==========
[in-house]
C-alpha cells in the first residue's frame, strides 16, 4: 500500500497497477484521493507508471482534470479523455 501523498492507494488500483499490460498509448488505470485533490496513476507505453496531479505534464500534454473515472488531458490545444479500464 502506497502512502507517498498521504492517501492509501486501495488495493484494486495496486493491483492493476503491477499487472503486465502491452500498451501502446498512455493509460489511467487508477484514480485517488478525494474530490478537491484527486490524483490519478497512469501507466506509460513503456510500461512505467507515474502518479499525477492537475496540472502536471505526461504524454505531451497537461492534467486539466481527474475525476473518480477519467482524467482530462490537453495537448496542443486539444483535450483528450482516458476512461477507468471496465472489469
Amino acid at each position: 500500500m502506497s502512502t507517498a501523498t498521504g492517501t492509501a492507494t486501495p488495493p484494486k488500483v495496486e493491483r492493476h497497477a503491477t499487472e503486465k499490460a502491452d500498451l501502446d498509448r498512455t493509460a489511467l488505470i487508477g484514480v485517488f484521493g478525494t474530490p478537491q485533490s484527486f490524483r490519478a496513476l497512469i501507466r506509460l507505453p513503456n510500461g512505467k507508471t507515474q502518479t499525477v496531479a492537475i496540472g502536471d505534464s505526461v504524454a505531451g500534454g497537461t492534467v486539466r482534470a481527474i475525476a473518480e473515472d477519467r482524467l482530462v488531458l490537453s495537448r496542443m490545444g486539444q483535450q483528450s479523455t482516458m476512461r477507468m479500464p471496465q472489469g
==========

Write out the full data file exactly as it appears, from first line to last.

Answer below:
[in-house]
C-alpha cells in the first residue's frame, strides 16, 4: 500500500497497477484521493507508471482534470479523455 501523498492507494488500483499490460498509448488505470485533490496513476507505453496531479505534464500534454473515472488531458490545444479500464 502506497502512502507517498498521504492517501492509501486501495488495493484494486495496486493491483492493476503491477499487472503486465502491452500498451501502446498512455493509460489511467487508477484514480485517488478525494474530490478537491484527486490524483490519478497512469501507466506509460513503456510500461512505467507515474502518479499525477492537475496540472502536471505526461504524454505531451497537461492534467486539466481527474475525476473518480477519467482524467482530462490537453495537448496542443486539444483535450483528450482516458476512461477507468471496465472489469
Amino acid at each position: 500500500m502506497s502512502t507517498a501523498t498521504g492517501t492509501a492507494t486501495p488495493p484494486k488500483v495496486e493491483r492493476h497497477a503491477t499487472e503486465k499490460a502491452d500498451l501502446d498509448r498512455t493509460a489511467l488505470i487508477g484514480v485517488f484521493g478525494t474530490p478537491q485533490s484527486f490524483r490519478a496513476l497512469i501507466r506509460l507505453p513503456n510500461g512505467k507508471t507515474q502518479t499525477v496531479a492537475i496540472g502536471d505534464s505526461v504524454a505531451g500534454g497537461t492534467v486539466r482534470a481527474i475525476a473518480e473515472d477519467r482524467l482530462v488531458l490537453s495537448r496542443m490545444g486539444q483535450q483528450s479523455t482516458m476512461r477507468m479500464p471496465q472489469g